Why Mesut Özil did the right thing by retiring from international football
Mesut Özil has had enough. For good.
During the past weekend, the Arsenal attacking midfielder decided to retire from the Germany national team amid racism accusations and several critiques against him. Özil took to social media to talk about his discomfort, the media criticism that surrounded him and his retirement from the international setup “as long as he feels racism towards him”. But things are deeper than that.
Everything started when Reinhard Grindel, the president of the German football association (DFB) demanded a public statement from Özil regarding the playmaker’s pre-World Cup meeting with Turkey’s president Recep Tayyip Erdogan. As most should know, Özil’s parents come from Turkey and he has strong roots in the European-Asian country. And that was the trigger that pushed Özil to leave the team for good.
On Sunday, Grindel received what he asked for. But it was not what he was expecting. Perhaps he wanted an apology from Özil, but instead, the former Real Madrid star said he didn’t want to return to the national team anymore. And while many considered this an out-of-nowhere reaction, Özil was right on saying everything he said. He even attacked Grindel – both directly and indirectly – while claiming he no longer wanted to be a scapegoat for the team’s failures.
That last point has huge value; mostly because it is quite true. And it has been the case relating to Özil ever since his Real Madrid days. Most times, when the Germany national team won, Özil was “the best German attacking midfielder”, but when the team lost, he was just another Turkey-descendent who came to play with Die Mannschaft. This happened after the World Cup exit, too, and Özil decided he had enough.
Fans and pundits are partly to blame, too. Let’s remember fans booed Özil during a pre-tournament friendly in Austria when Germany lost 1-2 against their neighbours. But instead of talking about how Manuel Neuer shouldn’t have been the starter in that game, instead, most were talking about Özil’s “lack of desire and competitiveness”.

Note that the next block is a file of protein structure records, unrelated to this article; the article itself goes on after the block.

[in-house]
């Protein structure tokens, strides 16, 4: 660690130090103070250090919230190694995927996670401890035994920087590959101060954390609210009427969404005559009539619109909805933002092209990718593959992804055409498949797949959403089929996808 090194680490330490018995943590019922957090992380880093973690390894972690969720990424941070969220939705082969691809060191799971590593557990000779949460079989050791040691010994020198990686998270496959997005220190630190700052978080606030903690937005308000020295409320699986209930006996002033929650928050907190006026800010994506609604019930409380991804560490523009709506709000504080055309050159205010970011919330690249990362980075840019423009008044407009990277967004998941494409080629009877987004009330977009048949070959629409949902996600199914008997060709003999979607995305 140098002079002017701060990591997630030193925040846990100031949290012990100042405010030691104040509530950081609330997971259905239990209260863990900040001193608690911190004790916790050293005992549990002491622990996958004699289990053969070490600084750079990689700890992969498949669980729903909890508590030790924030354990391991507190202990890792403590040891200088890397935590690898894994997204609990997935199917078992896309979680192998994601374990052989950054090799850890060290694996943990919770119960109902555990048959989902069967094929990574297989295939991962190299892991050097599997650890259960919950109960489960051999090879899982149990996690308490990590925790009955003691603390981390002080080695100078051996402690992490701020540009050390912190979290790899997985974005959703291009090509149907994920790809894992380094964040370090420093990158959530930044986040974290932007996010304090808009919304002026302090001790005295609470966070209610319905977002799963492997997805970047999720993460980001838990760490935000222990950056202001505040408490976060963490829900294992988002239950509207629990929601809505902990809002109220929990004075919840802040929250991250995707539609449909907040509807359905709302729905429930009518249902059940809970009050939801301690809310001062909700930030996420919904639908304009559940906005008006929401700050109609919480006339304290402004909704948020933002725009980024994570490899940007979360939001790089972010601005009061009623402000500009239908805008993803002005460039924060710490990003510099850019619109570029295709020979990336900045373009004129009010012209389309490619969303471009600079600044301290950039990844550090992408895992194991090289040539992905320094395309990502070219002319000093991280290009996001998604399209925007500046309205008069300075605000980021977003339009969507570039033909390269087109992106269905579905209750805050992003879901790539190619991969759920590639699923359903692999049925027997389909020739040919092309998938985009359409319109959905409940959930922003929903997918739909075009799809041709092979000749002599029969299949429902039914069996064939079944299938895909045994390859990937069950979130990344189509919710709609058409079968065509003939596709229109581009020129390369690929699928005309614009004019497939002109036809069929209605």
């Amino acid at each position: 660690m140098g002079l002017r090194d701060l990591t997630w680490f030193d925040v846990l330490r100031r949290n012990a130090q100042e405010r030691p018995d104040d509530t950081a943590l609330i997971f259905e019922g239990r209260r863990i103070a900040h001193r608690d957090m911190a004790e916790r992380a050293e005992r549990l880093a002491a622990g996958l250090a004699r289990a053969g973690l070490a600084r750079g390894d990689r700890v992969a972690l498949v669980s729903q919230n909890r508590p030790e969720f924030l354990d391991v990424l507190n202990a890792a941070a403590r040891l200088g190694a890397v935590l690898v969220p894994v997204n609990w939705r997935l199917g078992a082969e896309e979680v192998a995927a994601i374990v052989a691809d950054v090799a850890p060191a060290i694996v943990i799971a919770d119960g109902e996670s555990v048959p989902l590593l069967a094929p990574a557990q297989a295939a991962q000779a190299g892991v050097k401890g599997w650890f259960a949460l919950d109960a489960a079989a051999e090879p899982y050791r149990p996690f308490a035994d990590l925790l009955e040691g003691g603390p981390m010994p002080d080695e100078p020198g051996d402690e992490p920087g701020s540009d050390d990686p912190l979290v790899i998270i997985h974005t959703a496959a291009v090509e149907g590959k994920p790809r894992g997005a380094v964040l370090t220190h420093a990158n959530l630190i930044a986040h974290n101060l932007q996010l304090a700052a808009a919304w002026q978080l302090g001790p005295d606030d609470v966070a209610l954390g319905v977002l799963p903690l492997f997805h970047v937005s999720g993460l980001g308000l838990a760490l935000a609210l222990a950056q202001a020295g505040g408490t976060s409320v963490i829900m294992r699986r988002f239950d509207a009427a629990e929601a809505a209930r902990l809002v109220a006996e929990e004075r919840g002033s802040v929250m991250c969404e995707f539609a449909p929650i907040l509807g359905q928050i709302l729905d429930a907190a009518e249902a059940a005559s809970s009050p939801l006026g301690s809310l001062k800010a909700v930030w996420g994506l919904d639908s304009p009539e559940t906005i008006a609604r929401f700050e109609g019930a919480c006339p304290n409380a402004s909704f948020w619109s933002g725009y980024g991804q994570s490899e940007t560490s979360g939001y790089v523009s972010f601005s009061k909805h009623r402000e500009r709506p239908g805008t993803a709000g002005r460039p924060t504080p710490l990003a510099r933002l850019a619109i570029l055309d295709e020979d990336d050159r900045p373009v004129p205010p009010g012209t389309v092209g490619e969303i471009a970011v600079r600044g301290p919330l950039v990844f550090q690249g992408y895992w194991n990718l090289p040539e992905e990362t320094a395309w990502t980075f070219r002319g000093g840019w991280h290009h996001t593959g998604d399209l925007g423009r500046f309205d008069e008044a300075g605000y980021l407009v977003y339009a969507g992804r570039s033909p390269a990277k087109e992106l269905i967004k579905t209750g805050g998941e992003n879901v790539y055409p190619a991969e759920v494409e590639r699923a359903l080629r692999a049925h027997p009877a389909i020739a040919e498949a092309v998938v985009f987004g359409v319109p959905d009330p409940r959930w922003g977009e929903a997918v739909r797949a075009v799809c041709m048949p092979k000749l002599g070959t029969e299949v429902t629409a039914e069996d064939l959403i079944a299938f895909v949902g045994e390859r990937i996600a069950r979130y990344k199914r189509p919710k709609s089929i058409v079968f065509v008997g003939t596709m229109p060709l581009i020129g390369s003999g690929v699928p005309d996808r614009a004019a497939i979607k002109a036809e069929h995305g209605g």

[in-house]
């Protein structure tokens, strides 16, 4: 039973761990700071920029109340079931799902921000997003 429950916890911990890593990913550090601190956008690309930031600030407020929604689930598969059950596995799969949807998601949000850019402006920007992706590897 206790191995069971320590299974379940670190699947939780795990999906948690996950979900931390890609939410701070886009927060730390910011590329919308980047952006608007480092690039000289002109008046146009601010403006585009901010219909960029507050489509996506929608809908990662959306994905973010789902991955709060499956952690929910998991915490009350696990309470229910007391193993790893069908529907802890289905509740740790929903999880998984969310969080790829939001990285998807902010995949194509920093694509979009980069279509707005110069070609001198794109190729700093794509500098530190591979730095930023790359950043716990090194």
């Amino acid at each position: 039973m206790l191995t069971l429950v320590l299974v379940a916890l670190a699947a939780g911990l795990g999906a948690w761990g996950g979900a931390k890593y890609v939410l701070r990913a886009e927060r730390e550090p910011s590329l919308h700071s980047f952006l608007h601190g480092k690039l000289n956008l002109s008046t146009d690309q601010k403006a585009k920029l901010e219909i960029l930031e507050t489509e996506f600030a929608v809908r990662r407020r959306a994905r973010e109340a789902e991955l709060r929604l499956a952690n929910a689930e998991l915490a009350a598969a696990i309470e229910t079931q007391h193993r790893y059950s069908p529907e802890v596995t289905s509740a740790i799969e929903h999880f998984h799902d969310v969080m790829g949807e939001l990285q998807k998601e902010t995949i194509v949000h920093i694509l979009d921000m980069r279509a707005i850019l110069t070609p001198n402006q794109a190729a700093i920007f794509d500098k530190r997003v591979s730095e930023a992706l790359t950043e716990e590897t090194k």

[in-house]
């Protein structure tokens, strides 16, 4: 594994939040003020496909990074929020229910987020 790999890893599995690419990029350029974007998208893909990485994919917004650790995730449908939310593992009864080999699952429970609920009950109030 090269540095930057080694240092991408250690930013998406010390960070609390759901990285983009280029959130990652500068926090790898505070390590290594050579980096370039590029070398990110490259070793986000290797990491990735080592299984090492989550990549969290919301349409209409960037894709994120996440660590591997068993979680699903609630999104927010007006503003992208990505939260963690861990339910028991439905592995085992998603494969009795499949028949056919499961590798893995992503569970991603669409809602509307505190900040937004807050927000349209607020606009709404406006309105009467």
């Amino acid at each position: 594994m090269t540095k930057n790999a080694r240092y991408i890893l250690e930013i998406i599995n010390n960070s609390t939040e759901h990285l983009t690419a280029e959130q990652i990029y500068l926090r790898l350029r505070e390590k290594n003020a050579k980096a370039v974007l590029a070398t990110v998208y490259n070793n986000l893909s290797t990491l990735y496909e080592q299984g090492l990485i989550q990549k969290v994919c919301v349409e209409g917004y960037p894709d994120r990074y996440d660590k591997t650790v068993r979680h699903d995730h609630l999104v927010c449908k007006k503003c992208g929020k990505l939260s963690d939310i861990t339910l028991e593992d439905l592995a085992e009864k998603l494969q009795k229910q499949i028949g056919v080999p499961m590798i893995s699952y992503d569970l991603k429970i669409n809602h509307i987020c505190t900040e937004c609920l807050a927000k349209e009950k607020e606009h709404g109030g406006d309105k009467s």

When he didn’t sing the anthem while playing in the World Cup, German commentators were quick to highlight that point. But when he didn’t play against Sweden, some said: “all 11 starting players are singing the anthem”. Put yourself in Özil’s shoes. How should that feel? It is as if everyone was looking at the most minimal thing to criticise him.
Real Madrid and Arsenal Football Club have also criticized Özil for his lack of pace and an apparent poor misdemeanour when playing, but fans should understand that this is who the Turkish-born-German is.
Even politicians went hard at Özil. Once, a prominent politician called the attacking midfielder a “goat-f***er” in a direct reference to his Turkish ancestry. Things like that should never be tolerated in football and just like people jump quickly and criticise when African players are targets or racism, these situations should be as offensive. And people should condemn them equally.
“It is with a heavy heart and after much consideration that because of recent events, I will no longer be playing for Germany at international level whilst I have this feeling of racism and disrespect," Ozil wrote. "But when high-ranking DFB officials treat me as they did, disrespect my Turkish roots and selfishly turn me into political propaganda, then enough is enough. That is not why I play football, and I will not sit back and do nothing about it. Racism should never, ever be accepted.”, the attacking midfielder claimed.
Last but not least, the best scenario on why Özil is the scapegoat lies in the same German squad that has been playing lately. Shkodran Mustafi is Muslim, yet no one says anything about that. Antonio Rudiger, Leroy Sane and Jerome Boateng all have dark skin, don’t they? Same result. And what about Emre Can’s and Ilkay Gundongan’s Turkish roots? Or Mario Gomez’s Hispanic ones? Why does everyone kept criticising Özil, yet saying next to nothing regarding the other players who share their same lineage at times? That’s simply unacceptable.
The 29-year-old Arsenal star leaves the German national team having won 93 caps and scoring 23 times. But most importantly, he leaves the side having no choice but to retire from international football. Die Mannschaft made wrong choices during the World Cup, but the biggest one – and the one they will be regretting the most – will be to let Özil go just like that.
After all, why would he want to play for a country that never respected him in the first place? Some might agree with him and others not, but one thing is certain: Özil made the right choice based on everything that happened to him over these past few years.